THE Democratic and Republican leaders of the Senate Finance Committee have given President Bush the chance to leave a positive legacy on healthcare. He should accept their compromise to reauthorize and expand the Children's Health Insurance Program -- and abandon the deeply misguided arguments he has been making against the proposal.
S-Chip, as the federal-state program is known, was originally approved by a Republican-controlled Congress in 1997. Legislators from both parties realized that the private market, on its own, would never provide affordable insurance for families that earn too much to qualify for Medicaid but are on the edge of poverty. S-Chip has worked well, providing coverage for about 6.6 million people at the latest count, but it hasn't covered every child who needs insurance.
With the program up for renewal this year, it was reasonable to expect Congress to expand it. The compromise unveiled by Finance Committee leaders last week won't go as far as many Democrats want, but it would probably cover an additional 3.3 million children. It would be financed by a 61-cent-per-pack increase in the cigarette tax, which by itself would enhance health by making smoking too expensive for many teenagers.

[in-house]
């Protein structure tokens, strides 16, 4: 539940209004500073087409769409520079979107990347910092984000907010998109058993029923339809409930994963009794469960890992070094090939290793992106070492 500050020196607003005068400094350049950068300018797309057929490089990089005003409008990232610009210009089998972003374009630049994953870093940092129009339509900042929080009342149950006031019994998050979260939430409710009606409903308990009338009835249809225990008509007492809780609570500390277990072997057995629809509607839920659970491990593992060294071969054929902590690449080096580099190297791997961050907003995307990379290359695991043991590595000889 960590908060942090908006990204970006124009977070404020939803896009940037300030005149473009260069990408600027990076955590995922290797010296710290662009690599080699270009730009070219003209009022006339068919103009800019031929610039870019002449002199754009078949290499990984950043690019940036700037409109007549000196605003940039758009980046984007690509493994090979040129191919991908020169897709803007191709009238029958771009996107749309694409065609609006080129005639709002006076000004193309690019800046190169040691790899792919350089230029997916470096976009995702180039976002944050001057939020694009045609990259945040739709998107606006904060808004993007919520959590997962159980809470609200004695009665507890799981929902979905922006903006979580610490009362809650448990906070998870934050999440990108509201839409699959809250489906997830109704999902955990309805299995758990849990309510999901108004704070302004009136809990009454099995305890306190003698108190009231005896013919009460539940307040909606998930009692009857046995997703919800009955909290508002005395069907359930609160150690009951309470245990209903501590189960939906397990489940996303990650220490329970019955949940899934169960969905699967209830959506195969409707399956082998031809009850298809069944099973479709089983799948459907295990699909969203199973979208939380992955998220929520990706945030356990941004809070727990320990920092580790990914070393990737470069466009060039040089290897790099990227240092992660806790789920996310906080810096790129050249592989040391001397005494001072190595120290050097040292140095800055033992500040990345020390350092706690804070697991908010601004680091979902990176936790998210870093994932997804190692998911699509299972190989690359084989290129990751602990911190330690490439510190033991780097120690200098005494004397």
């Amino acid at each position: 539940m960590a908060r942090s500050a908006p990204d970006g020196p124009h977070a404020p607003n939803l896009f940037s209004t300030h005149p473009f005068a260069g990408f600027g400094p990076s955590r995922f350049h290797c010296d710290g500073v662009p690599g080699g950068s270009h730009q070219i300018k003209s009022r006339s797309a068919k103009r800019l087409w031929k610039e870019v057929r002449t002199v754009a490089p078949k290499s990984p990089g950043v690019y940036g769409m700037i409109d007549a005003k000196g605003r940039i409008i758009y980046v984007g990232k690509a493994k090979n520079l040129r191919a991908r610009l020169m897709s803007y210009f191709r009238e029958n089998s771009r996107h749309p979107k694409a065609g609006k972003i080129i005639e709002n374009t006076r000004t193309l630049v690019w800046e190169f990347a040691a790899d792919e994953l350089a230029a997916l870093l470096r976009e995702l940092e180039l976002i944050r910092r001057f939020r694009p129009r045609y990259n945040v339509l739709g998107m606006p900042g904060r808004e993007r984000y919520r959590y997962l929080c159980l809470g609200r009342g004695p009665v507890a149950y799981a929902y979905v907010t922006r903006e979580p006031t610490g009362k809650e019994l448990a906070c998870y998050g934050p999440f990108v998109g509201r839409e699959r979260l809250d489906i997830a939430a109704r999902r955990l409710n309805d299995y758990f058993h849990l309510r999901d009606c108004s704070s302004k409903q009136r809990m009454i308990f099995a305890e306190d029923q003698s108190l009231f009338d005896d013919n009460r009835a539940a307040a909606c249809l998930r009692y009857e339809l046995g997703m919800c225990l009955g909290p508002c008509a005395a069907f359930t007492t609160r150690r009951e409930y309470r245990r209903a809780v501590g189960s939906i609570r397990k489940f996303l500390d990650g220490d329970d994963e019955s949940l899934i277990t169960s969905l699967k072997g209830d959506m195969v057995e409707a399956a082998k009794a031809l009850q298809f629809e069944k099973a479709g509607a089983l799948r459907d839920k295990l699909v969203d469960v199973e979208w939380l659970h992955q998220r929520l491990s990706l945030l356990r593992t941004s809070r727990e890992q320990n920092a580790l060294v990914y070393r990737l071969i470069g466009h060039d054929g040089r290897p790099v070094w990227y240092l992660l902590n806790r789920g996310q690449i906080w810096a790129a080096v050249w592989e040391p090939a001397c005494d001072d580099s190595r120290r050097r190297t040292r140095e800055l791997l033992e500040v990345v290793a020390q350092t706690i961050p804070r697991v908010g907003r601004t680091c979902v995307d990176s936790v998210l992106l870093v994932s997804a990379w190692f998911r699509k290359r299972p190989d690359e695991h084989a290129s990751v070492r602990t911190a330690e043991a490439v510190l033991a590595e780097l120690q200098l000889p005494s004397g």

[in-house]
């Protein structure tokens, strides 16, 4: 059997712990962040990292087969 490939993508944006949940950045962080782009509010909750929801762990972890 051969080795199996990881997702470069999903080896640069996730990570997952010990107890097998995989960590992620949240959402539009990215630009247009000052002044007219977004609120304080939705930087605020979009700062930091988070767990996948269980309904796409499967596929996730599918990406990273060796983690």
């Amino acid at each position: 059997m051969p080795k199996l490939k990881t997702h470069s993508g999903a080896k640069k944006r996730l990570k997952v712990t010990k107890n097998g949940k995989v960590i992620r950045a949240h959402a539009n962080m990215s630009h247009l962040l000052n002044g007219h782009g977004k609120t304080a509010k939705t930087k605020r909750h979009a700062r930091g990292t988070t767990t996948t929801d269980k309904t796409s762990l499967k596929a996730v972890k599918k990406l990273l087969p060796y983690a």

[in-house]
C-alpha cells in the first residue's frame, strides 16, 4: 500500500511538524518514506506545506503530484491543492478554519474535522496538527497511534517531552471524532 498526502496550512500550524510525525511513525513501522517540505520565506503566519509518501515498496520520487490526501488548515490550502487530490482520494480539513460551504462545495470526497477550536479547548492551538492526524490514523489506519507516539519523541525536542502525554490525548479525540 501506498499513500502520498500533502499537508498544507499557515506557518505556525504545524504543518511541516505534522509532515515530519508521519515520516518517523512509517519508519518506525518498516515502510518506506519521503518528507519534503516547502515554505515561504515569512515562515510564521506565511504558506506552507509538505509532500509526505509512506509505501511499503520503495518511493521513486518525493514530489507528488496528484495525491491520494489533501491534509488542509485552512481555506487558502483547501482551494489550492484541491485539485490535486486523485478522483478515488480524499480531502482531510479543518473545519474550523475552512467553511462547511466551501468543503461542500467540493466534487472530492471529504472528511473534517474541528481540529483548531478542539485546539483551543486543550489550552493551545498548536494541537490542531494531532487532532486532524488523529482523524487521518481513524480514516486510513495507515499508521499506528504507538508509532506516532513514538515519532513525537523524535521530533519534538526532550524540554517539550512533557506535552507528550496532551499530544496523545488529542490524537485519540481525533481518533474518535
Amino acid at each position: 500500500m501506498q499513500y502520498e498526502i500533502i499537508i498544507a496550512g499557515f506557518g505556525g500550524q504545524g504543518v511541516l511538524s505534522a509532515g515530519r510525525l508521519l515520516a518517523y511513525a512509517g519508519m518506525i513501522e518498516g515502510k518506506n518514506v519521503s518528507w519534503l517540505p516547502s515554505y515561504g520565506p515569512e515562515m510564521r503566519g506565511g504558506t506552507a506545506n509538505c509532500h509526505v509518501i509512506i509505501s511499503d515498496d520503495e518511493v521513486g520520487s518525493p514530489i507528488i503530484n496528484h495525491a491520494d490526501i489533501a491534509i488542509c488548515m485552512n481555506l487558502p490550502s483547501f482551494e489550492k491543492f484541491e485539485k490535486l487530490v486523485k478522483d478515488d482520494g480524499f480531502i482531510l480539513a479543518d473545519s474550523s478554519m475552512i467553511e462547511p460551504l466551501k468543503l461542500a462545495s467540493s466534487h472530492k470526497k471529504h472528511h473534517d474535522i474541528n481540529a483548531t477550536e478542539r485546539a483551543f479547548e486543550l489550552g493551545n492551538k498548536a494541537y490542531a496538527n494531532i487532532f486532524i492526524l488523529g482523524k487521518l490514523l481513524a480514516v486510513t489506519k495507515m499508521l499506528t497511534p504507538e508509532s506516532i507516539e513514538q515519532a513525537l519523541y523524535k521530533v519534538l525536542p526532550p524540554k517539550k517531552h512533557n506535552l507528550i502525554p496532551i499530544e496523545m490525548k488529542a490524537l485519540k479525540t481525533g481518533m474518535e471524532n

But Bush is fixated on the idea that the expansion will hurt the private insurance market. "This will have the effect of encouraging many to drop private coverage, to go on the government-subsidized program," Tony Fratto, a White House spokesman, said Saturday.
The Congressional Budget Office analyzed the plan and concluded that, while it's impossible to prevent all families from switching their children from unsubsidized plans to S-Chip , two-thirds of the new enrollees would be previously uninsured. And S-Chip insurance is usually administered by private plans. The new S-Chip money would supplement, not compete with, the private market.
Bush has made another curious argument: "People have access to healthcare in America," he said last week in Cleveland. "After all, you just go to an emergency room." But these treatment centers of last resort are expensive and unnecessary for routine care. It's far healthier -- and more cost-effective -- when patients get preventive care or early treatment at a doctor's office. That's the kind of care encouraged by S-Chip.
Few politicians would want to rely entirely on private sources, without government help, to pay for healthcare for all Americans. Bush himself proposed a substantial tax break for all families, rich, middle-income or poor, to make health insurance more affordable.
The Senate Finance leadership, however, has given Bush an opportunity to target federal health dollars to those in particular need: poor and near-poor children. Support for this plan would provide a warm coda to Bush's last 18 months as president.